A single bout of whole-body vibration improves hamstring flexibility in university athletes: A randomized controlled trial
Keywords:Soccer, Vibration training, Injury prevention, Team sports, Stretching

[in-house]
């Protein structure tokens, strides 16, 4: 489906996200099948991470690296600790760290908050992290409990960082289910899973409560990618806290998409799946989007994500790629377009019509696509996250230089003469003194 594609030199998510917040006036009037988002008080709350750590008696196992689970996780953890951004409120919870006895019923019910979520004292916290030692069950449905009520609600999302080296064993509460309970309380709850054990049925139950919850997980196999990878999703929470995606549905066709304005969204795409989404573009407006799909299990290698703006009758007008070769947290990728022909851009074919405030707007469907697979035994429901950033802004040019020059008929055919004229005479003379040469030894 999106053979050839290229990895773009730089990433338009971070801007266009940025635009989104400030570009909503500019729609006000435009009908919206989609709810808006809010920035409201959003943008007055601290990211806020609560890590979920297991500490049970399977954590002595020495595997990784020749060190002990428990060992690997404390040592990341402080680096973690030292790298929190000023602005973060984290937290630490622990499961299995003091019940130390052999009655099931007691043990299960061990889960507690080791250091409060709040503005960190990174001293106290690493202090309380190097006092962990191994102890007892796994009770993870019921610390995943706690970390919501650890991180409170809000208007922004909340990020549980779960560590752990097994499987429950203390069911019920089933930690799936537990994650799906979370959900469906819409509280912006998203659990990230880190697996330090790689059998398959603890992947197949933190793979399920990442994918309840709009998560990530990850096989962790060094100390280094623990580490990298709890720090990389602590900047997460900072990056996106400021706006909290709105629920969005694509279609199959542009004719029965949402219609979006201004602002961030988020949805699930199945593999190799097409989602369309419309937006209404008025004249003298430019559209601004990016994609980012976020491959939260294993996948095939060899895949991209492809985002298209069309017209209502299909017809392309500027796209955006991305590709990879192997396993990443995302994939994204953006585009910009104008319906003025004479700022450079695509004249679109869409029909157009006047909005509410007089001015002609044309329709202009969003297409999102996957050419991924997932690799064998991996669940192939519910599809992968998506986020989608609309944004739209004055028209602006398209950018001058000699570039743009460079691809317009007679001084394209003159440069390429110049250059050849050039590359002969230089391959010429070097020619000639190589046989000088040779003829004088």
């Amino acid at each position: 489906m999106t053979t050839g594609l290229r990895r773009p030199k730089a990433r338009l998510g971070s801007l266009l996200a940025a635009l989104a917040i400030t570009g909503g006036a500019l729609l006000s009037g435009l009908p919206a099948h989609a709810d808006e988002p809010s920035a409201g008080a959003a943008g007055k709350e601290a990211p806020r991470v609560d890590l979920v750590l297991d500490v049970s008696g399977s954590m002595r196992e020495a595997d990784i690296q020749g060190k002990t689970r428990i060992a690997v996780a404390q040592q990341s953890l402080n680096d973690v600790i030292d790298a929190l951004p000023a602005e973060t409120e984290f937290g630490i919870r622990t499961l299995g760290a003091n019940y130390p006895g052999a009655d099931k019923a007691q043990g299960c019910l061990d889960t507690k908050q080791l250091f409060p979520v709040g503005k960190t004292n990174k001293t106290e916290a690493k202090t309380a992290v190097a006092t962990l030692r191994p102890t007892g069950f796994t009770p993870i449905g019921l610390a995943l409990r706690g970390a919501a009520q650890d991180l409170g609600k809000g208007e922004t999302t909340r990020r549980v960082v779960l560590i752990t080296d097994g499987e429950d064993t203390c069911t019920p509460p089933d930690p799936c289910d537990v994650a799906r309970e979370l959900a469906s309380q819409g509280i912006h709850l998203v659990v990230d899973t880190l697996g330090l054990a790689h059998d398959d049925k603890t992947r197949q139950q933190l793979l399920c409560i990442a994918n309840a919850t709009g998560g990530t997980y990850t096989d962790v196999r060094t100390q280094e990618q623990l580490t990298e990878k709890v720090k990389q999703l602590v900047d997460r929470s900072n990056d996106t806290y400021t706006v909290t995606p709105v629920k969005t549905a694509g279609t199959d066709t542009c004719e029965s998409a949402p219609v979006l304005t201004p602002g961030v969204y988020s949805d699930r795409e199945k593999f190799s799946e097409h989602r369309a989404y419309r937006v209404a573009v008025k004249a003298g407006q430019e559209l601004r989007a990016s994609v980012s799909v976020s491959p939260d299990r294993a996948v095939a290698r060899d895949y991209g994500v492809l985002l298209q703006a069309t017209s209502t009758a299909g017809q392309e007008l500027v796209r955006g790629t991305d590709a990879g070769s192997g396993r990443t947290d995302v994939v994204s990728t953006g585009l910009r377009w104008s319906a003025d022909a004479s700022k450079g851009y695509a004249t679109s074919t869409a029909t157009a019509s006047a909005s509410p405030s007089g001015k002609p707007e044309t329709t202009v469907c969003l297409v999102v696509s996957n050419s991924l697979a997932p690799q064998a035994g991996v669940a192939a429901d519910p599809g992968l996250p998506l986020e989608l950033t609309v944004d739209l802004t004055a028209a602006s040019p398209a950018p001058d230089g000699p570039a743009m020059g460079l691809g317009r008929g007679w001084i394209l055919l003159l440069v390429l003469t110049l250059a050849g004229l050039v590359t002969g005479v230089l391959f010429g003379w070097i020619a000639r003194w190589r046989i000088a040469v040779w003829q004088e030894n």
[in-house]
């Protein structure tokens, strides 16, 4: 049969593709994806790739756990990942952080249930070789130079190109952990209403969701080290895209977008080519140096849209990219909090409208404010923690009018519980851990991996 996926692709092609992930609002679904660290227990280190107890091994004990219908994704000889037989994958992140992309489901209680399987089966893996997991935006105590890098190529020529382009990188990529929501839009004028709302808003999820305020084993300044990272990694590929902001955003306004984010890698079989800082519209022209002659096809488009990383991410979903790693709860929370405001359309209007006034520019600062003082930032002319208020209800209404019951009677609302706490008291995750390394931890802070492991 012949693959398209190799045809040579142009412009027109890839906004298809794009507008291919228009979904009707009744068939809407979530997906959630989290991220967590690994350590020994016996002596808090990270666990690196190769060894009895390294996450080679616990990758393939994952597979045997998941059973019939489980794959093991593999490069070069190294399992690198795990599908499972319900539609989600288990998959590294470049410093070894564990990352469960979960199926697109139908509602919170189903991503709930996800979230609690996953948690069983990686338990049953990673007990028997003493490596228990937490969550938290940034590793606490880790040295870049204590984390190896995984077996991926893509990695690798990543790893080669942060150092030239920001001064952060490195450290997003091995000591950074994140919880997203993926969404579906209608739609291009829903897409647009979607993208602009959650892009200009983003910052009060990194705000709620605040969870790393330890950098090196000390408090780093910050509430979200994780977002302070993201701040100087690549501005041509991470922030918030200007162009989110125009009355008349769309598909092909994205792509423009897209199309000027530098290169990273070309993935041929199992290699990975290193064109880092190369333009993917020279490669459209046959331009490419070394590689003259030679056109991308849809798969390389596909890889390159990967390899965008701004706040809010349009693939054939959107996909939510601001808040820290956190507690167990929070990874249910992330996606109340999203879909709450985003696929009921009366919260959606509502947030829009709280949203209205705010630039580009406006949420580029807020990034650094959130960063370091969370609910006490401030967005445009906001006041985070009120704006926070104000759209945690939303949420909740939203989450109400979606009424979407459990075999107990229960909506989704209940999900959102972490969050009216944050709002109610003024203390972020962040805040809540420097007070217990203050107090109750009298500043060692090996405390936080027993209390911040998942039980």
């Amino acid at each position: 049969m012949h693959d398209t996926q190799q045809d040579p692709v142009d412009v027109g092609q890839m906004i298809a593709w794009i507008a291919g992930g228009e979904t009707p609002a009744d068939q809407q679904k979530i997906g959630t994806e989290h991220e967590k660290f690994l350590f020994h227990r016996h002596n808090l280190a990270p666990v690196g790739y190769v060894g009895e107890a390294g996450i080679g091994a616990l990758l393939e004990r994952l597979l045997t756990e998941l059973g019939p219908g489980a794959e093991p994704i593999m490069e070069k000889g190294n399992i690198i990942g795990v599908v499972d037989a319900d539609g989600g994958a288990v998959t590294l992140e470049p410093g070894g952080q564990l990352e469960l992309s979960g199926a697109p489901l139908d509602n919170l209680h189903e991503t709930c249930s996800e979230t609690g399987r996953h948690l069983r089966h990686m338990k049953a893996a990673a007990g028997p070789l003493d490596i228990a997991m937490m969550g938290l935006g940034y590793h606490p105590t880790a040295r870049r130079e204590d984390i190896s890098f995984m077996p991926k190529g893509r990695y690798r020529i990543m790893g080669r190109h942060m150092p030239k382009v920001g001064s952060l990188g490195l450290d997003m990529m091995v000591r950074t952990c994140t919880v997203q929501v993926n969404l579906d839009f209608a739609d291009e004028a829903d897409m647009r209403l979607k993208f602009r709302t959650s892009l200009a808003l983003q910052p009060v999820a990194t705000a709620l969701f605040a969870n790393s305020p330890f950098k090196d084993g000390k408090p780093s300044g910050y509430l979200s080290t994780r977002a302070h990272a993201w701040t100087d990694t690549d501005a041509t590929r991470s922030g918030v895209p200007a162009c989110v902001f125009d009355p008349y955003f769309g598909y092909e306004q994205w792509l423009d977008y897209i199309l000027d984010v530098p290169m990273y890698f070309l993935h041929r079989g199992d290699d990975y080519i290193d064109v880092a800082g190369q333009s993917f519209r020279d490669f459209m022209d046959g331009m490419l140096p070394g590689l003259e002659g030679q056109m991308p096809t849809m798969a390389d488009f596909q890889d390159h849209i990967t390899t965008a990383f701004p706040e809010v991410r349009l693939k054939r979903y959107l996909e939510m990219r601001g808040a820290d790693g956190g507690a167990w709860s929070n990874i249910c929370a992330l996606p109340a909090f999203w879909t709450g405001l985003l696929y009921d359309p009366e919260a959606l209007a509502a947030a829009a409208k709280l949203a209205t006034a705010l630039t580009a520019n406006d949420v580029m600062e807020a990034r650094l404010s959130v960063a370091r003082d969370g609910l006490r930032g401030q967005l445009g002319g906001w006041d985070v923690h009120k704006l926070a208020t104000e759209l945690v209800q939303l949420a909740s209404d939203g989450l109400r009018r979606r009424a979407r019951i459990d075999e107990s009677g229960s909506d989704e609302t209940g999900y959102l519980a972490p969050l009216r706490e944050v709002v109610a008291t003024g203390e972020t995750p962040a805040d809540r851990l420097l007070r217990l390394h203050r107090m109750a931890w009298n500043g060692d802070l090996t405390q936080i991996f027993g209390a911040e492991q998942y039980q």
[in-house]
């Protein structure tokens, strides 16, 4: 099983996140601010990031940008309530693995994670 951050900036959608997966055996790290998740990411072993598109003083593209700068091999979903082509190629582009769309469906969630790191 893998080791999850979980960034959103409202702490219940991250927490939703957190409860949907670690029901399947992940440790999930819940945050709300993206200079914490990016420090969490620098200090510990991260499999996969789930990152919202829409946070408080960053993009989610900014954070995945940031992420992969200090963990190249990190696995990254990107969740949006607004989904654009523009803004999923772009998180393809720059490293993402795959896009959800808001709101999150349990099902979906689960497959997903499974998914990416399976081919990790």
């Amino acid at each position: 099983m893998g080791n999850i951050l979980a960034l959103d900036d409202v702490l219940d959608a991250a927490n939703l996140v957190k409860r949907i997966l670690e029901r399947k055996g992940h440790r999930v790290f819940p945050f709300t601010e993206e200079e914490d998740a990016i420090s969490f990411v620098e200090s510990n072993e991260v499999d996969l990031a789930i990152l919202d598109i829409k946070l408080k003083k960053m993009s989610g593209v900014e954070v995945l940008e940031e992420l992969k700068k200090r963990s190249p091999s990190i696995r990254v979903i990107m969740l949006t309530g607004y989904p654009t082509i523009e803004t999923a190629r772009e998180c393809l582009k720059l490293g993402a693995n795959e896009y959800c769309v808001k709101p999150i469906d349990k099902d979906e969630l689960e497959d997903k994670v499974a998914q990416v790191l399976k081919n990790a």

Hamstring muscle injuries are one of most frequent injuries in team sports. Whole-body vibration (WBV) has an important effect on flexibility that could prevent shortening of the hamstrings. To investigate both acute and residual effect of a single bout of WBV on hamstring flexibility in a group of university athletes from team sports. 70 athletes (81% men, age 21 ± 1.9 years old) were separated into three groups; control group (CG; n=24), hamstring flexibility group without vibration (-V; n=23), and hamstring flexibility group with vibration (+V; n=23). Both -V and +V groups performed the same experimental protocol, composed of 6 sets of 30 seconds of passive hamstring flexibility over a vibration platform with both legs alternately (full-length 6 minutes; 3 minutes per leg). A high-magnitude vibration loading was applied only in +V group (40 Hz and 4 mm). Hamstring flexibility was evaluated through the Modified Sit and Reach (MSR) and Passive Straight Leg Raise (PSLR) test before (baseline), immediately after (acute effect), and after 72 h (residual effect) intervention. Both experimental groups showed a significant improvement in flexibility compared to CG in all measures (p<0.05). No statistical differences were found between +V and –V, however, MSR, right PSLR, and left PSLR residual effect size (Cohen's d) were greater in +V. In conclusion, adding a WBV stimulus to flexibility training improves acute and residual hamstring flexibility in university athletes from team sports.
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